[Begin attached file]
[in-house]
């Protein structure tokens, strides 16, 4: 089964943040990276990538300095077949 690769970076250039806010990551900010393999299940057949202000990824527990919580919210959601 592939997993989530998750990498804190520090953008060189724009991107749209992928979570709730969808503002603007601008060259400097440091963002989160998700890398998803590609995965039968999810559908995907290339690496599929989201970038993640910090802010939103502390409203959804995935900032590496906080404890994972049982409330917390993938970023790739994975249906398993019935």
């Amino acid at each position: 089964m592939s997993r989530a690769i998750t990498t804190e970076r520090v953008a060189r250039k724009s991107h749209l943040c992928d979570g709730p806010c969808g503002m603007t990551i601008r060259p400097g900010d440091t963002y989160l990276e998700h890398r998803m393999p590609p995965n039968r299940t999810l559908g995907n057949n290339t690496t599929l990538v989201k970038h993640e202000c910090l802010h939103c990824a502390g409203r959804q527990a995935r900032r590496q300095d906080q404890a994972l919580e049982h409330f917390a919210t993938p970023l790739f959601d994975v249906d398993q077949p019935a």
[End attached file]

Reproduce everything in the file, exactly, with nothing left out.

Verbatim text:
[in-house]
């Protein structure tokens, strides 16, 4: 089964943040990276990538300095077949 690769970076250039806010990551900010393999299940057949202000990824527990919580919210959601 592939997993989530998750990498804190520090953008060189724009991107749209992928979570709730969808503002603007601008060259400097440091963002989160998700890398998803590609995965039968999810559908995907290339690496599929989201970038993640910090802010939103502390409203959804995935900032590496906080404890994972049982409330917390993938970023790739994975249906398993019935």
């Amino acid at each position: 089964m592939s997993r989530a690769i998750t990498t804190e970076r520090v953008a060189r250039k724009s991107h749209l943040c992928d979570g709730p806010c969808g503002m603007t990551i601008r060259p400097g900010d440091t963002y989160l990276e998700h890398r998803m393999p590609p995965n039968r299940t999810l559908g995907n057949n290339t690496t599929l990538v989201k970038h993640e202000c910090l802010h939103c990824a502390g409203r959804q527990a995935r900032r590496q300095d906080q404890a994972l919580e049982h409330f917390a919210t993938p970023l790739f959601d994975v249906d398993q077949p019935a």